CALIFORNIA | LOCAL
February 13, 2014
Los Angeles Times photographer Barbara Davidson has been named Newspaper Photographer of the Year in the annual Pictures of the Year International competition. Davidson received first place honors for a portfolio of images from 2013 that depicted trauma surgeons at work, maximum-security inmates at Corcoran State Prison and an Afghan girl treated in the United States for severe burns, among other subjects. The Pictures of the Year announcement praised Davidson's "stunning images" and "strong balance of powerful aesthetic with solid journalistic content.
SPORTS
February 8, 2014 | From staff reports
SOCHI, Russia - U.S. Figure Skating called a report it is involved in collusion to fix the ice dance result in favor of U.S. couple Meryl Davis and Charlie White "categorically false. " The French newspaper L'Equipe, quoting an anonymous Russian coach, said the United States and Russia have struck a deal that would help Davis and White win the ice dance gold and Russia win pairs and the team event. The U.S. dancers have been in close competition with Canadian rivals Tessa Virtue and Scott Moir for five seasons.
WORLD
November 28, 2012 | By Emily Alpert
Google has come out swinging against German legislation that would require search engines to pay for using snippets of newspaper articles, photographs and other media content. German lawmakers are slated to debate the legislation Thursday, one in a string of proposals pushed across Europe by frustrated publishers seeking ways to survive in the Internet era. Google has likened the idea to making taxi drivers pay restaurants for dropping off customers at their doors. The company is now seeking to mobilize Internet users against the German measure, arguing that it would hamper their searches.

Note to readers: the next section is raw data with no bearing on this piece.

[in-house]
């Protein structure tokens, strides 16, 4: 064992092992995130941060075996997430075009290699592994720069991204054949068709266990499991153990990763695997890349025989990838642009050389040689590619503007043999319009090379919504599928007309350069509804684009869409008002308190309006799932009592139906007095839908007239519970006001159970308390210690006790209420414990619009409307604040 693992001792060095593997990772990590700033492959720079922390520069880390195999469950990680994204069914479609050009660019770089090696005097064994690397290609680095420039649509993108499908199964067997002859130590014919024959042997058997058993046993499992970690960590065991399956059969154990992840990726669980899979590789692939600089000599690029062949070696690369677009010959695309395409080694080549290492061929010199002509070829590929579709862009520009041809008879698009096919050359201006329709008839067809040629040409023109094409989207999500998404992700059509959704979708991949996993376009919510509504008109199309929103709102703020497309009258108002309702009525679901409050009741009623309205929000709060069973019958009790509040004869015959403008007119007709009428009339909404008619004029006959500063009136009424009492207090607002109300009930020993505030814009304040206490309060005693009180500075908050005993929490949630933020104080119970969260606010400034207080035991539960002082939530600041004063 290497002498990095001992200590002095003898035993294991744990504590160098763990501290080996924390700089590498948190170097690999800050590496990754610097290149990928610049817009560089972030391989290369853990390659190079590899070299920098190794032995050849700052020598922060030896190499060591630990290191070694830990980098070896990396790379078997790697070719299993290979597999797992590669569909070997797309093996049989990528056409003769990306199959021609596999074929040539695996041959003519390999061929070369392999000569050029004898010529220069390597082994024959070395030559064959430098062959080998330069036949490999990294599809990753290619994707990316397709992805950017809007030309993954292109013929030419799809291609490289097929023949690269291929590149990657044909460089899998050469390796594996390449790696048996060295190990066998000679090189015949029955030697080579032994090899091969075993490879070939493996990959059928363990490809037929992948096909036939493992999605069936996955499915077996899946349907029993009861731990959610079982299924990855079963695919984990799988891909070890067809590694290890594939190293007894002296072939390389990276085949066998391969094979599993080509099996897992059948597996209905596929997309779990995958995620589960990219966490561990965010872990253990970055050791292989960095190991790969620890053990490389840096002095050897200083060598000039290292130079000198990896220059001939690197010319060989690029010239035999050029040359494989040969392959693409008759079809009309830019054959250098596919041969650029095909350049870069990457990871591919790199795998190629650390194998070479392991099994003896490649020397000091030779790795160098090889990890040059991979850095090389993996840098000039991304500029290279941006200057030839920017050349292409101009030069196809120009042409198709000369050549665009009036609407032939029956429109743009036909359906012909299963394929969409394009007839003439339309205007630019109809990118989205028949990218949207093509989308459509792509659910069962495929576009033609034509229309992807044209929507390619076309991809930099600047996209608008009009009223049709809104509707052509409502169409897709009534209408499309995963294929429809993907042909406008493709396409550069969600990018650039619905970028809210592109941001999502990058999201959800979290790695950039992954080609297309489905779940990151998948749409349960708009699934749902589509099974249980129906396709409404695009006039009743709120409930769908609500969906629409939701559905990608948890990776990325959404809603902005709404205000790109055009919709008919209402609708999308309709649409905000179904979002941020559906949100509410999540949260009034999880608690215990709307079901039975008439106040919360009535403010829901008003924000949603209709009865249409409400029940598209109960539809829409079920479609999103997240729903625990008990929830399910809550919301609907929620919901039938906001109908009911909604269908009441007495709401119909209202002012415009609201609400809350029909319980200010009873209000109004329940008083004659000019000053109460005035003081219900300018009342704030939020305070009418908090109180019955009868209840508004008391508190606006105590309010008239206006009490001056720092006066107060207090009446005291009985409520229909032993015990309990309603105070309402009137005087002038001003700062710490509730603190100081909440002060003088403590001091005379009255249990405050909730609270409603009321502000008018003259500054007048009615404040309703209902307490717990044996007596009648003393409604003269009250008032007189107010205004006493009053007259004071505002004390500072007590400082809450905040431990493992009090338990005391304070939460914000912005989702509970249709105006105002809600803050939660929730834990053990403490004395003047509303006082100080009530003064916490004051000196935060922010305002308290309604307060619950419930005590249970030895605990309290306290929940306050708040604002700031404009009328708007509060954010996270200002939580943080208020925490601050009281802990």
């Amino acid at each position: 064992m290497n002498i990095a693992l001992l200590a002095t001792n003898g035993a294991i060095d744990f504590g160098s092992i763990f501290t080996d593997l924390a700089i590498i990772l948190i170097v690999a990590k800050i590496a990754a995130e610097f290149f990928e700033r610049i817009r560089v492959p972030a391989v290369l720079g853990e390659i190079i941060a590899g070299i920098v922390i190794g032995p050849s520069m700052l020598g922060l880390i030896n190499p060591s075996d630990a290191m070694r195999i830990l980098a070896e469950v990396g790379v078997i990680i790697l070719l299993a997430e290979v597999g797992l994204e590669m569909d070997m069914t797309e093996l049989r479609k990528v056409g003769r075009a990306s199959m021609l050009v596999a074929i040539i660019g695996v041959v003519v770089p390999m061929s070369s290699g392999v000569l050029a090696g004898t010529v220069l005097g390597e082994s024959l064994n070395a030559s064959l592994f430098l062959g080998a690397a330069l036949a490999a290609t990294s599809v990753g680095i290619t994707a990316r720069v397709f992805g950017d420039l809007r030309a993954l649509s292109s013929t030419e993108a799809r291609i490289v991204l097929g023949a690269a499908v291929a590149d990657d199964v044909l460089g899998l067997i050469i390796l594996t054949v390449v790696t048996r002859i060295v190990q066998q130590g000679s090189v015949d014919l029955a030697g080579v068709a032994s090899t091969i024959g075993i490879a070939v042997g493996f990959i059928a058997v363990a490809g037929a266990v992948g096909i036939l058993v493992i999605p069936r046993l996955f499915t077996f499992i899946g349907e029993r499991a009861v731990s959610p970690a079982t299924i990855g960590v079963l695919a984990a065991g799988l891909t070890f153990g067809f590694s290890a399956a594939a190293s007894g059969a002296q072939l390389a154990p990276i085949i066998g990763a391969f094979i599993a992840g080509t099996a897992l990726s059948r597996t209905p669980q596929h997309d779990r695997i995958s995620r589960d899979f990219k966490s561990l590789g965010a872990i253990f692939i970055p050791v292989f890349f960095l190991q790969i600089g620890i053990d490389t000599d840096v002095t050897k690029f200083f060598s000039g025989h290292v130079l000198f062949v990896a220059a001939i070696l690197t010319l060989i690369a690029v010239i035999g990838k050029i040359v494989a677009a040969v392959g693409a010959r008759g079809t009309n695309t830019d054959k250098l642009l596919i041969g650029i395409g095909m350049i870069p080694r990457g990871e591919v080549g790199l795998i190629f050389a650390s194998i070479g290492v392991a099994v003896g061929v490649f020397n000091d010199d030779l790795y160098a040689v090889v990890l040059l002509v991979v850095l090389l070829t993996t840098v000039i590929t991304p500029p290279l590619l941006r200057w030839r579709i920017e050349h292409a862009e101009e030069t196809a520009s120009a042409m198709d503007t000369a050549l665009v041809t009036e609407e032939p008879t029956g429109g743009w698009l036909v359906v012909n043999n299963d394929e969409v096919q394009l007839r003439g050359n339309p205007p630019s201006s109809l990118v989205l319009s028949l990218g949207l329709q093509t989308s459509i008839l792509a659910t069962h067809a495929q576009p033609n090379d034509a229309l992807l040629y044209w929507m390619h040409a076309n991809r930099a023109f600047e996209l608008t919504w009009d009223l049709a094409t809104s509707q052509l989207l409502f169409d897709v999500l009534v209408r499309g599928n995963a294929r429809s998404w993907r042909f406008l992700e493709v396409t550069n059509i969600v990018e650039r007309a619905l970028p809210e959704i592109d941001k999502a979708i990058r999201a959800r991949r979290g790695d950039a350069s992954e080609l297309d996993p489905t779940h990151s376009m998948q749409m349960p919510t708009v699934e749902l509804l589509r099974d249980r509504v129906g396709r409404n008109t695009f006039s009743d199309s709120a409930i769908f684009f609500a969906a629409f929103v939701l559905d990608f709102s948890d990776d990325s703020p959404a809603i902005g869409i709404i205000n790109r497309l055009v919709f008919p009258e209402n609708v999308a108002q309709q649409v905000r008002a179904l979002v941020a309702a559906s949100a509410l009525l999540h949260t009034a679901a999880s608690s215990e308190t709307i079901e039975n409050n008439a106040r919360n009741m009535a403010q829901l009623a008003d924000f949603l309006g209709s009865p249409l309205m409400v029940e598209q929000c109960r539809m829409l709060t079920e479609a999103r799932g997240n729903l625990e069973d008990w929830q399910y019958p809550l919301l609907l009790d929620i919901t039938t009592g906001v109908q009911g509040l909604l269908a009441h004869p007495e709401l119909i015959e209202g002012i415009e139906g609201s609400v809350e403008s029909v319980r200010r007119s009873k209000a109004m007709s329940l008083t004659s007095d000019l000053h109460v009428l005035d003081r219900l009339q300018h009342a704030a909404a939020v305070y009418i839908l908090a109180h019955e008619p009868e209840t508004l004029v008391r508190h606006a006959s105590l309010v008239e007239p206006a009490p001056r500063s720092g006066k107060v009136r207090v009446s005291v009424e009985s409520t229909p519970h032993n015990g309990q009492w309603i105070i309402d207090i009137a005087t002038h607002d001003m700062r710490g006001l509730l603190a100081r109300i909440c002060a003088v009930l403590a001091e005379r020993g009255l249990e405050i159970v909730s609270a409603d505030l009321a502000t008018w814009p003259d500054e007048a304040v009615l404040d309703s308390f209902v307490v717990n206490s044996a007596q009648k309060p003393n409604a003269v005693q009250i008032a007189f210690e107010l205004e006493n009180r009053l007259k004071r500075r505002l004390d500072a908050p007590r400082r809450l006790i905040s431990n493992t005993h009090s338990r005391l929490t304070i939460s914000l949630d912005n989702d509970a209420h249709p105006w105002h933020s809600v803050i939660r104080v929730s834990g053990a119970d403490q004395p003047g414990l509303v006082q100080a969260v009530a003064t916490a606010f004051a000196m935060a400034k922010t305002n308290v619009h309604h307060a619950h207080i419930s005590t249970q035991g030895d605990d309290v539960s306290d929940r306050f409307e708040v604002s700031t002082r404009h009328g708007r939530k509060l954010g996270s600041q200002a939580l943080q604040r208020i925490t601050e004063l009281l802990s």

NATIONAL
May 30, 2012 | By David Horsey
“What's black and white and read all over?” That is the setup for what used to be the first joke learned by most every American kid. These days, delivering the punch line would leave the kids bewildered. They might just say, “What's a newspaper?” In our new media age, that is not a question with an obvious answer. Ask the people in New Orleans who just found out their venerable Times-Picayune will no longer be available in print every day. Based in a city and state with a perennially high level of corruption and dysfunction, the Times-Picayune has been a powerful and admired community watchdog.
CALIFORNIA | LOCAL
February 7, 2014 | By Chris Megerian
SACRAMENTO -- The San Quentin News, the inmate-run newspaper at one of California's most notorious lockups, is being honored by a journalism association at the same time its operations have been suspended by prison officials. The Northern California chapter of the Society of Professional Journalists is recognizing the newspaper, one of the few of its kind in the country, with a freedom of information award for "accomplishing extraordinary journalism under extraordinary circumstances" and lifting "the curtain of secrecy that shrouds those who live behind the walls.
BUSINESS
February 6, 2014 | By Jim Puzzanghera and Richard Simon
WASHINGTON - Rep. Henry A. Waxman, after a 30-minute meeting with Tribune Co. Chief Executive Peter Liguori, said he still was concerned about the company's plans to spin off the Los Angeles Times and seven other newspapers into a separate unit. Waxman (D-Beverly Hills) had requested the face-to-face discussion after a meeting last month between his staff and Tribune executives failed to ease his worries that the newspapers would be hobbled financially after the spinoff. "I expressed to him my concern that they not leave the L.A. Times and the other newspapers with inadequate funding," Waxman said in an interview Thursday.
Los Angeles Times Articles